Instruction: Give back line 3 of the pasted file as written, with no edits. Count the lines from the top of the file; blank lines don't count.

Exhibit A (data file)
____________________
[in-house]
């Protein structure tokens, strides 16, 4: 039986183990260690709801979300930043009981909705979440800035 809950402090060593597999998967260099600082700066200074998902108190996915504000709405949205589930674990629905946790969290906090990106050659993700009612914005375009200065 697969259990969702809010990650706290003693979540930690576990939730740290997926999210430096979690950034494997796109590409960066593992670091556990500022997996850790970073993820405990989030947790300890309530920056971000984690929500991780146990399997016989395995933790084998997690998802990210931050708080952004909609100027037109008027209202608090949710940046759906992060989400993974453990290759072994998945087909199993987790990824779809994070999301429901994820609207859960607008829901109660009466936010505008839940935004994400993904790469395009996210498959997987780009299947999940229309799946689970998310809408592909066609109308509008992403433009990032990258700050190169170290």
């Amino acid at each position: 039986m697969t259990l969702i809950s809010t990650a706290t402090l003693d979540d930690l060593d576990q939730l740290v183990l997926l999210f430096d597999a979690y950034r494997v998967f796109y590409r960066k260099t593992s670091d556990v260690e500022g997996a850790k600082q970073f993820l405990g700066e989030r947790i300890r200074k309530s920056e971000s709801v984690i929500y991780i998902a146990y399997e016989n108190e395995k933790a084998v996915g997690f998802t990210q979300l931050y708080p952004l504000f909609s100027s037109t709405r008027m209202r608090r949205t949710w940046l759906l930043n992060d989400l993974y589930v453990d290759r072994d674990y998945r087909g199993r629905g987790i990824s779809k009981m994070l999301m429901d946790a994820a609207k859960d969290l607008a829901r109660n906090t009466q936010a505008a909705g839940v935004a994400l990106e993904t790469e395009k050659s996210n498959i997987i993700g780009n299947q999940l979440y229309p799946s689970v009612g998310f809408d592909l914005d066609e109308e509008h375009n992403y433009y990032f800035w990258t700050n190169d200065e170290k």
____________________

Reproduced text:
């Amino acid at each position: 039986m697969t259990l969702i809950s809010t990650a706290t402090l003693d979540d930690l060593d576990q939730l740290v183990l997926l999210f430096d597999a979690y950034r494997v998967f796109y590409r960066k260099t593992s670091d556990v260690e500022g997996a850790k600082q970073f993820l405990g700066e989030r947790i300890r200074k309530s920056e971000s709801v984690i929500y991780i998902a146990y399997e016989n108190e395995k933790a084998v996915g997690f998802t990210q979300l931050y708080p952004l504000f909609s100027s037109t709405r008027m209202r608090r949205t949710w940046l759906l930043n992060d989400l993974y589930v453990d290759r072994d674990y998945r087909g199993r629905g987790i990824s779809k009981m994070l999301m429901d946790a994820a609207k859960d969290l607008a829901r109660n906090t009466q936010a505008a909705g839940v935004a994400l990106e993904t790469e395009k050659s996210n498959i997987i993700g780009n299947q999940l979440y229309p799946s689970v009612g998310f809408d592909l914005d066609e109308e509008h375009n992403y433009y990032f800035w990258t700050n190169d200065e170290k």